Please note that you are using an outdated version of Internet Explorer which is not compatible with some elements of the site. We strongly urge you to update to a newer version for optimal browsing experience.

How to use colour psychology to decorate your home

26 Oct 2017

Decorating your home can be great fun. It’s creative and gives you a chance to really express your personality and put your personal stamp on your home. 

Did you know that the way you decorate can also have a direct effect on your mood? It all comes down to the colours you choose. This is called the psychology of colour, and refers to the way different colours affect how you feel. 

This is according to Brian Van from Tent Hire Cape Town, who says the little details really matter. This is certainly true when it comes to decorating your home. Details such as the colours you pick and the accents you use make a big difference to the overall look and feel of your home. 

Blue

Blue is soft and relaxing, and is even said to bring down blood pressure. The ultimate calming colour, blue works well in bedrooms, bathrooms and living rooms.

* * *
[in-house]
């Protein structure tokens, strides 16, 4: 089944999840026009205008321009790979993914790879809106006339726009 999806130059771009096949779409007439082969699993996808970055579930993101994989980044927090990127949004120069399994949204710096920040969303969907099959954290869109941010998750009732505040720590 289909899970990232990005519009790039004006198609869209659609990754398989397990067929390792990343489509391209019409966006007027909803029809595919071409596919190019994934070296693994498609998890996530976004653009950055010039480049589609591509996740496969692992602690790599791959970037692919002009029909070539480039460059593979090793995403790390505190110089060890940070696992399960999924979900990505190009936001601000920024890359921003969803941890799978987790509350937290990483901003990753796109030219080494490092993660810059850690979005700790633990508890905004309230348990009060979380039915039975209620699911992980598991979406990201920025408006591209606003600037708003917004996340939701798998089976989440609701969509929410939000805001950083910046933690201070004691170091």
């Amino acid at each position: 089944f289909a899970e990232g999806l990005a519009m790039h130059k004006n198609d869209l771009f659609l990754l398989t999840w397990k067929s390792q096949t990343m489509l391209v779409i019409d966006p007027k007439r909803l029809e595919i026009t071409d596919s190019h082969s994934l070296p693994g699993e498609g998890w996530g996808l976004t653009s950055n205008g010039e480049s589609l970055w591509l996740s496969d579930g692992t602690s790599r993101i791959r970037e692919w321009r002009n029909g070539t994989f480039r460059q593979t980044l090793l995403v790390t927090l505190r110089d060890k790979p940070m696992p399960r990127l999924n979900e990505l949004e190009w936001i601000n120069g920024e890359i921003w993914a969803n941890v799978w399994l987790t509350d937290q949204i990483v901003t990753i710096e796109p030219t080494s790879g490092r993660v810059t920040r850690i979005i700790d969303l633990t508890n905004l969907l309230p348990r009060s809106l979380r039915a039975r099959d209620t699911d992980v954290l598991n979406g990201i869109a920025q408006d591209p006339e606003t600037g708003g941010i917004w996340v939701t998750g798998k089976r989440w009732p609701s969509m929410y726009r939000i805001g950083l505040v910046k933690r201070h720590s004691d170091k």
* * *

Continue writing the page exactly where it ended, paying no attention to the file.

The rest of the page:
It can, however, feel a little too cold so try warmer or brighter shades such as periwinkle or cerulean to counteract it, or add some warm neutral or yellow highlights and accents.

Very dark blues can feel a little depressing when used as a main colour, so save the darker shades for accents. 

Red 

Red is a high-energy colour that is stimulating and vibrant. It works well in communal gathering areas such as the lounge or den, provoking conversation and adding vitality to the atmosphere.

Red can also act as an appetite-booster, making it a great choice for the kitchen.

Balance red with neutral accents to temper the effect if you don’t want it to overpower the space. 

Be careful with crimson though as darker reds are associated with aggression and even high blood pressure. 

Brown  

Brown is warm, neutral, comfortable and stabilising. It’s well-suited to places where you want to slow down and relax such as a den, reading nook or bedroom. 

Choose brown materials such as wood and leather for a natural, luxurious look. 

One downside to choosing brown is that it’s not very enlivening, and can even have a depressive effect. Blend it with cream to lighten it, or orange, yellow or red accents to brighten it. 

Pink   

Pink isn’t just for children’s rooms. It has a calming, soothing effect which is ideal for bedrooms and bathrooms.

It is also the perfect colour for meditation and reading nooks.

Opt for soft baby pinks for the ultimate calming look, or blend in dusky rose and deep fuchsia for a warmer, more elegant finish. 

Orange   

Orange is vibrant, enthusiastic and bold. It’s enlivening and brightening, and some cultures believe it can help boost lung health. Whether they’re right or not, orange is still a wonderful choice for a workout room. 

Orange is a little too energetic for most living spaces, but a few subtle accents blended with less enthusiastic colours will give a room an instant lift.